I knew JavaScript very well, and Iā€™d done a few node projects, so I picked that. I didnā€™t have too much relational data, so I picked Mongo.

But which front-end frame to use to make a snappy single page app?

The Decision process:

I really wanted to pick the best one, but as getting hands-on with a framework can take anywhere from a few days to weeks, I just didnā€™t have that time to spare.

So which one should I pick? Angular? Knockout? Backbone? Ember? Meteor? I was in a bit of pickle.

Iā€™ve used many technologies over the years but I hadnā€™t really experimented with Angular, Knockout, orĀ Ember. Iā€™ve used Backbone, but itā€™s just too messy for my taste and not really structured.

So I started reading about all the technologies.

The instant ‘No’s:

  • Meteor seemed amazing – really smart people building such a great concept. The idea of front-end and back-end in the same system seems incredible. I actually wrote similar code in one of my past projects to move models from the back-end to the front-end, so I instantly connected with the concept. However, it was still very early days for Meteor and no big production environment was running it at the time, so it was out. AfterĀ checking on them recently I notice they seem to have made great strides and are doing very well. That’s one tech that Iā€™d keep my eyes on personally.
  • Backbone ā€“ I never liked Backbone that much and I’m not a huge Marionette fan either. I just felt itā€™s too messy for my taste.

Now there was theĀ tossup between the ones that were left:

  • Angular– the most popular one at the time, with lots of support due to it being aĀ Google product. However,Ā Iā€™d read complaints about it using its own idioms and engineering concepts that one must learn in order to use it. Still, itĀ was the most popular and most commonly used MVC, so I was not going to dismiss it easily.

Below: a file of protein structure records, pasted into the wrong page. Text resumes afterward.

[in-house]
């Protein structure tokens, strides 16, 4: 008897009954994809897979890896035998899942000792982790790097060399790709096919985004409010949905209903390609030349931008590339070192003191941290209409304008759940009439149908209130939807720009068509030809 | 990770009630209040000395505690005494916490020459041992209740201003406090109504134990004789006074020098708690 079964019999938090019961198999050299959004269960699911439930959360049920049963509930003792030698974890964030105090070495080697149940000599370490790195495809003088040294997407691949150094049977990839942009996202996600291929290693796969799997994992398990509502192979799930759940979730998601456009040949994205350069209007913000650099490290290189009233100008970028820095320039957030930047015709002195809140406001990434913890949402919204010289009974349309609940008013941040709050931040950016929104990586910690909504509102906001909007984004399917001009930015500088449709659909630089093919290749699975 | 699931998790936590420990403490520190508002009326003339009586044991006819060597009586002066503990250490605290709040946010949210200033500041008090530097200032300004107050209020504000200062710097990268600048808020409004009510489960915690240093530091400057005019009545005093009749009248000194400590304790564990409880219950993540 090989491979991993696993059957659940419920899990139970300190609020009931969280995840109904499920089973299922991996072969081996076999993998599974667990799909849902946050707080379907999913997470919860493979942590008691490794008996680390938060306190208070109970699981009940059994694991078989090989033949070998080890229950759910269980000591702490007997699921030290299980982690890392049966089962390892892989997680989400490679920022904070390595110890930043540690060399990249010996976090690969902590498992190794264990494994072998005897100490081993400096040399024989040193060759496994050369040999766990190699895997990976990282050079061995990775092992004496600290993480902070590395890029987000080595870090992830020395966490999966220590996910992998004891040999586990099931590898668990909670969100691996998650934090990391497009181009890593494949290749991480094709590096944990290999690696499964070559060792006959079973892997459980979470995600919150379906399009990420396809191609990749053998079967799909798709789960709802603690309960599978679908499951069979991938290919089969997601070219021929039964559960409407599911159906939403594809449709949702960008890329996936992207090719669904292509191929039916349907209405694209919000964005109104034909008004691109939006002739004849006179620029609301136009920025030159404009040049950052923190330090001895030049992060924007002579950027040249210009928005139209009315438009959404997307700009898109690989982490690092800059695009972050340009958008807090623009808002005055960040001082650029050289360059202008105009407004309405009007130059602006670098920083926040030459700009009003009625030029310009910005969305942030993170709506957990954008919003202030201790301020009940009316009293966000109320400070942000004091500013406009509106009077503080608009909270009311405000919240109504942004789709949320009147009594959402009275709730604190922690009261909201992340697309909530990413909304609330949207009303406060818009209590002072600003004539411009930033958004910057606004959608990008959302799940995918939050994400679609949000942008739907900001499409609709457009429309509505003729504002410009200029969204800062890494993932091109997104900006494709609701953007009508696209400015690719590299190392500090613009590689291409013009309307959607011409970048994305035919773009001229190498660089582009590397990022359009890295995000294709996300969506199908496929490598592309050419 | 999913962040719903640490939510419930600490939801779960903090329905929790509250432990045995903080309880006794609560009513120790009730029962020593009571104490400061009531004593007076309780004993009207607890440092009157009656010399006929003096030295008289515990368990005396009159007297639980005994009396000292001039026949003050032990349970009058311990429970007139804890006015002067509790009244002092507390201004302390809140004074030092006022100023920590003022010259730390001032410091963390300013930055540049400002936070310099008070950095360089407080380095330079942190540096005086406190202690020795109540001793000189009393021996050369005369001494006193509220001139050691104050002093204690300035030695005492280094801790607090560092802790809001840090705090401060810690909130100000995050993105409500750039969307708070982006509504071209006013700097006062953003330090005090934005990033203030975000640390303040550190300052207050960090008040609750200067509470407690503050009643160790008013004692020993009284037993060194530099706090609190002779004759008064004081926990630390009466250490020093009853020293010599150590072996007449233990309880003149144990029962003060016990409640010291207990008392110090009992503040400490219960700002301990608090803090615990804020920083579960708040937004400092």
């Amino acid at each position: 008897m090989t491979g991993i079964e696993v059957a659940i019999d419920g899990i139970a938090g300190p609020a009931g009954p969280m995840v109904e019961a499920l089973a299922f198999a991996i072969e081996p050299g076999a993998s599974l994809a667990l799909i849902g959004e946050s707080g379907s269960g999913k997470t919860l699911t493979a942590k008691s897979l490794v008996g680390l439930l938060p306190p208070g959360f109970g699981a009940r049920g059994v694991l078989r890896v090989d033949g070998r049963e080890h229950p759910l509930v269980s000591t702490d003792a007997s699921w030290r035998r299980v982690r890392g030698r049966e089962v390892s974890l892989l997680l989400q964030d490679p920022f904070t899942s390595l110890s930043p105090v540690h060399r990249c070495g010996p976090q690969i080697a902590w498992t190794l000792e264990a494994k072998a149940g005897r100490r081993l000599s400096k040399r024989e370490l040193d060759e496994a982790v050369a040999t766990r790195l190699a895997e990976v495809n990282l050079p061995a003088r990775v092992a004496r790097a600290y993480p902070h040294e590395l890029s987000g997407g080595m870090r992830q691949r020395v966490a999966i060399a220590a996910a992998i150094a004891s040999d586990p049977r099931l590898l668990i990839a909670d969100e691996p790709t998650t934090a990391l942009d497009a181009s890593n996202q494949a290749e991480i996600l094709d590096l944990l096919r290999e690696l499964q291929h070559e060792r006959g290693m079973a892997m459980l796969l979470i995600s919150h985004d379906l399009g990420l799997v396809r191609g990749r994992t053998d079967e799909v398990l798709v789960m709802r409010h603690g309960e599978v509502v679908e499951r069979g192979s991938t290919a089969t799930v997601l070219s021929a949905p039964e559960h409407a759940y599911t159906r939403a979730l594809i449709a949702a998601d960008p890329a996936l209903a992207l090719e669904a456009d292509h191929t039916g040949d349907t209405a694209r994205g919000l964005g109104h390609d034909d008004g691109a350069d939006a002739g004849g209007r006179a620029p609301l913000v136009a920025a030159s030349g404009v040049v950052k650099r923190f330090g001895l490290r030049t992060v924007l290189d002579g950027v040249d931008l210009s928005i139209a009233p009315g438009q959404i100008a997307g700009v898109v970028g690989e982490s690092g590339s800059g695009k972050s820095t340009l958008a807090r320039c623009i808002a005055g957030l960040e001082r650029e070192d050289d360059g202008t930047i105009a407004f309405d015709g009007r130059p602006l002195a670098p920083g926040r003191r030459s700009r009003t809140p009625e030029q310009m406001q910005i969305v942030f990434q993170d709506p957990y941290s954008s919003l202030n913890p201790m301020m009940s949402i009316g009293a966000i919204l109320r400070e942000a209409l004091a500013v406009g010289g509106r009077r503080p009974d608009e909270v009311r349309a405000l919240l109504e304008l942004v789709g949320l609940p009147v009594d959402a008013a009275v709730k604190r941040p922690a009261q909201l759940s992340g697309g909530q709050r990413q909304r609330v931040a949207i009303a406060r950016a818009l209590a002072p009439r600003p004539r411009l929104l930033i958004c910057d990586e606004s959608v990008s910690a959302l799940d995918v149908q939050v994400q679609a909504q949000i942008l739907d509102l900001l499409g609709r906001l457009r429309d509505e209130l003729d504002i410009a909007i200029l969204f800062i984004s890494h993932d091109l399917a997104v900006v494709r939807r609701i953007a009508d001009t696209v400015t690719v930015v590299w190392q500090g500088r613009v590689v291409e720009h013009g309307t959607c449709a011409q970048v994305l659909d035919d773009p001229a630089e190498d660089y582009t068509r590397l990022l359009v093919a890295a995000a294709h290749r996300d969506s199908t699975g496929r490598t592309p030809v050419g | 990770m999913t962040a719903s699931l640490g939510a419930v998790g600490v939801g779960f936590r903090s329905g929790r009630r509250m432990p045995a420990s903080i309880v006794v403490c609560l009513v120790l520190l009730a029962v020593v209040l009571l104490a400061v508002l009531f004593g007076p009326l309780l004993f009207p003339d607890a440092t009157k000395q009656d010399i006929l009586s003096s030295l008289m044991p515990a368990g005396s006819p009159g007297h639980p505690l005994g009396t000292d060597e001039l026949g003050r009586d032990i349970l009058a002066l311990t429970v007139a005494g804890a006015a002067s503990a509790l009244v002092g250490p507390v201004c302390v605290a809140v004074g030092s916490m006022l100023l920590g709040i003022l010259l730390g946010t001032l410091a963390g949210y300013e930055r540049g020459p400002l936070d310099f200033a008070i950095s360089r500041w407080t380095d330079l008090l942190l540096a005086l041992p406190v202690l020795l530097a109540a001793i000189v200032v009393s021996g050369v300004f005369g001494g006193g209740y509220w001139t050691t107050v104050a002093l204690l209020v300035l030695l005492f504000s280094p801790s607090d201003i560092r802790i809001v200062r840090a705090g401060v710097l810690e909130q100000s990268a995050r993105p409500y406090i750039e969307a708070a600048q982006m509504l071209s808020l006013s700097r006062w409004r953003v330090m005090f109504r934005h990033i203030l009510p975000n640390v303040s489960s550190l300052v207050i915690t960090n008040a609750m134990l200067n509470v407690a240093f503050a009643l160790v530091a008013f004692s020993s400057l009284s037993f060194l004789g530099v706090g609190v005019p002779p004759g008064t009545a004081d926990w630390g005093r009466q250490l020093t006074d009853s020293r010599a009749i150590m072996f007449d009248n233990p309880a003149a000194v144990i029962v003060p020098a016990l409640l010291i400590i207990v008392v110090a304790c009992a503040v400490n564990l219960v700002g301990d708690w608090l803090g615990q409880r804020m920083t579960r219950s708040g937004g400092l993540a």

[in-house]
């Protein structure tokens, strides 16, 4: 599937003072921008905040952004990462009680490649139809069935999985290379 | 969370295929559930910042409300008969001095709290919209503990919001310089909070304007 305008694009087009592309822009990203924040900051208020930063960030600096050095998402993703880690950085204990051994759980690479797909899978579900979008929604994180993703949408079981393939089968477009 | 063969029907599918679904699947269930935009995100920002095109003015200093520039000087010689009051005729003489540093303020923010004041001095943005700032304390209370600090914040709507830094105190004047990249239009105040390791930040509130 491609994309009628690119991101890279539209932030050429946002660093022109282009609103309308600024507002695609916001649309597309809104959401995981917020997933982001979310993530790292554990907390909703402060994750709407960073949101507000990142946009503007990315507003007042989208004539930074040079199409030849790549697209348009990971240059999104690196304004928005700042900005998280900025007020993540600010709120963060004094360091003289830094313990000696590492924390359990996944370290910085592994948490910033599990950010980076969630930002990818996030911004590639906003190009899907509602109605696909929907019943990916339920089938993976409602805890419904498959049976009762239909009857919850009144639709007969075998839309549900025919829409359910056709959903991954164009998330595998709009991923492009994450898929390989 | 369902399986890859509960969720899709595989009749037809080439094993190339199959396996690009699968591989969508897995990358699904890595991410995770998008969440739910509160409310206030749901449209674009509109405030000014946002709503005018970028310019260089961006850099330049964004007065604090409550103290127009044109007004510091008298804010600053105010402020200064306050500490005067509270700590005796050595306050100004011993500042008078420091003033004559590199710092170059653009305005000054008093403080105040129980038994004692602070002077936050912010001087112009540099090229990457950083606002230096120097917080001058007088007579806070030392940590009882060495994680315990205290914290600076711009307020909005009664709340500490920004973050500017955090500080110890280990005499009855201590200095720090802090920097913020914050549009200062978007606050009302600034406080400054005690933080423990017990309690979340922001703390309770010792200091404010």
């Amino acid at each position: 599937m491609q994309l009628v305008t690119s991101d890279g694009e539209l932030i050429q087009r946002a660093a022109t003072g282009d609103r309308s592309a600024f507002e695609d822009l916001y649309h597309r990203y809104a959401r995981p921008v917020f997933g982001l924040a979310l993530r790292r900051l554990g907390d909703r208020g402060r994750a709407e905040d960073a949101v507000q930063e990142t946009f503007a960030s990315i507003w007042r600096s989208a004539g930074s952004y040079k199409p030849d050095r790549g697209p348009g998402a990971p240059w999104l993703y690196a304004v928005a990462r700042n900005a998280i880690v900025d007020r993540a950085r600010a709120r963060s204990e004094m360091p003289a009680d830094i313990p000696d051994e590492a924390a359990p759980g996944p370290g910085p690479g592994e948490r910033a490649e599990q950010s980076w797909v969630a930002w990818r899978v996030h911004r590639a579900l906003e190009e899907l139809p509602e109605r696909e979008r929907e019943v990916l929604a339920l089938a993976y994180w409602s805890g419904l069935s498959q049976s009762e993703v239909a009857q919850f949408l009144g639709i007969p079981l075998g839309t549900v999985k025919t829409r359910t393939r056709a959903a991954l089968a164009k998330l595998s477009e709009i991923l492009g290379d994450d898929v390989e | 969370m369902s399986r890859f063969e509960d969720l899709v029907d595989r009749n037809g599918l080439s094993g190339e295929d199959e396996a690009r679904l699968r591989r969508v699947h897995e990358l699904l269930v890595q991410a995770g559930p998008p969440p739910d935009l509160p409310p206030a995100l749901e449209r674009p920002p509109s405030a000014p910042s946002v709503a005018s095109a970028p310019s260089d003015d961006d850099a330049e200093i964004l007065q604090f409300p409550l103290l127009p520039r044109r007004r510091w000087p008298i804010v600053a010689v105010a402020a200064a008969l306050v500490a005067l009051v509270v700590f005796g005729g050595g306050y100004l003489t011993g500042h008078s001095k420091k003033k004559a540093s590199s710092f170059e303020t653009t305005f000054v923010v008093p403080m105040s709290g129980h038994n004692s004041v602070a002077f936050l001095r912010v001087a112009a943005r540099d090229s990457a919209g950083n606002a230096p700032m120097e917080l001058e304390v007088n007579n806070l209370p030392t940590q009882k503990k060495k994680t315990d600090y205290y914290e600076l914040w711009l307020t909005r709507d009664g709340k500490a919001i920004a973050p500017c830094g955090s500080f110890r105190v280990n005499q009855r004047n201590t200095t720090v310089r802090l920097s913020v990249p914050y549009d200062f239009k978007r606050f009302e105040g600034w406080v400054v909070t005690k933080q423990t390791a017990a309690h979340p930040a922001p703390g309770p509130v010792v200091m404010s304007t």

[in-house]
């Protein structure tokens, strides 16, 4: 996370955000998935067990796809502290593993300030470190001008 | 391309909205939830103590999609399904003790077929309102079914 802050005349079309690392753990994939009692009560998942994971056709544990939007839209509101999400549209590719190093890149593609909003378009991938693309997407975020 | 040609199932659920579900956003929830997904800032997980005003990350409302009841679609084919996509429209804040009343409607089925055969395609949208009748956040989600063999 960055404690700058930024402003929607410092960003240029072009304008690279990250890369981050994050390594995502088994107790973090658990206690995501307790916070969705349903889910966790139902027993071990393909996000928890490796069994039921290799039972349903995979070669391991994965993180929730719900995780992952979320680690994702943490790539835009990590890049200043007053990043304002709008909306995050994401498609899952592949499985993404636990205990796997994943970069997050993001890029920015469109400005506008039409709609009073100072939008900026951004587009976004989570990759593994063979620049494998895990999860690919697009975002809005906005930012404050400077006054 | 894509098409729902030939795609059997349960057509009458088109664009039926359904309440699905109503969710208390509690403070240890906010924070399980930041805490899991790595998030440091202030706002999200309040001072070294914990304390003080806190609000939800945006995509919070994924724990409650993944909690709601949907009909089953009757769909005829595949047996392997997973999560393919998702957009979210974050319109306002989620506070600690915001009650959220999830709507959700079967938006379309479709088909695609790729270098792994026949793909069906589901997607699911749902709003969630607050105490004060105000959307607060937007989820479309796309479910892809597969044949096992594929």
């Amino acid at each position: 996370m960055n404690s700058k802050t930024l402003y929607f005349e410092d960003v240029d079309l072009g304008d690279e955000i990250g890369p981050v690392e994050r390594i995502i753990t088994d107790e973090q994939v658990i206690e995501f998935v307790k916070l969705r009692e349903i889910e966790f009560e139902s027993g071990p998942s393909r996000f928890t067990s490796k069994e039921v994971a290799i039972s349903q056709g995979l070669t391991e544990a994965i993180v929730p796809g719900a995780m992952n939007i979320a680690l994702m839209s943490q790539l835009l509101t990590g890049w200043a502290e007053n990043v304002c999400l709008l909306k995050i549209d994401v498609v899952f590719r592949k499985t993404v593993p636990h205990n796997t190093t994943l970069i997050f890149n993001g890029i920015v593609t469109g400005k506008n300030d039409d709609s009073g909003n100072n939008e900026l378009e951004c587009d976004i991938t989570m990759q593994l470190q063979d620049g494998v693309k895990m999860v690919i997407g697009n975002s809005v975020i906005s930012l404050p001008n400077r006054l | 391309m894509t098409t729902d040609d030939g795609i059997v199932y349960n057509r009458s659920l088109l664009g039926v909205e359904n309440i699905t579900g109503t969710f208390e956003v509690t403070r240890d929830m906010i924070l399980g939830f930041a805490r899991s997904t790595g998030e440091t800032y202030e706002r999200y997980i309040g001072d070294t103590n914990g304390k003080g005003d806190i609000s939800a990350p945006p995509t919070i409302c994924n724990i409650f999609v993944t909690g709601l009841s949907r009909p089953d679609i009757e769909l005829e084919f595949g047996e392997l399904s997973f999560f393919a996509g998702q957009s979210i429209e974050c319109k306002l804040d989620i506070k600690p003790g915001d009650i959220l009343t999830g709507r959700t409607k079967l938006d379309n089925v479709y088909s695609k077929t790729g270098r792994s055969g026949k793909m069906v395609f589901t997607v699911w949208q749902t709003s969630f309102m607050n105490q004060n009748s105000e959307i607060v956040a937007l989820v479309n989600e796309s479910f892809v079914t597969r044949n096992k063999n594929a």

• Ember ā€“ As I was reading about Ember and doing my background investigation, I leantĀ that out of all the frameworks Ember is the most opinionated and that using it requires following a very particular structure, whereas Angular is more configuration based. I also learntĀ that Ember is stable and used by quite a few serious companies.

My decision wasnā€™t simple, but ultimately I picked Ember for two main reasons:

  • Ember and Angular seemed to me the most stable, and the ones that have some serious customers using them in production.
  • Emberā€™s convention over configuration. Ember forces you to follow a particular structure, which can be a very good thing as it solves many of the engineering decisions for you. Plus,Ā no one has to be the ā€œcode policeā€ that makes sure you put files in particular directories, or call classes with certain names. I liked that, and since Iā€™m not only the engineer but also the project manager and team lead, and needed to put more developers from various time-zones on the project, I thought that would be awesome. Boy, was I right.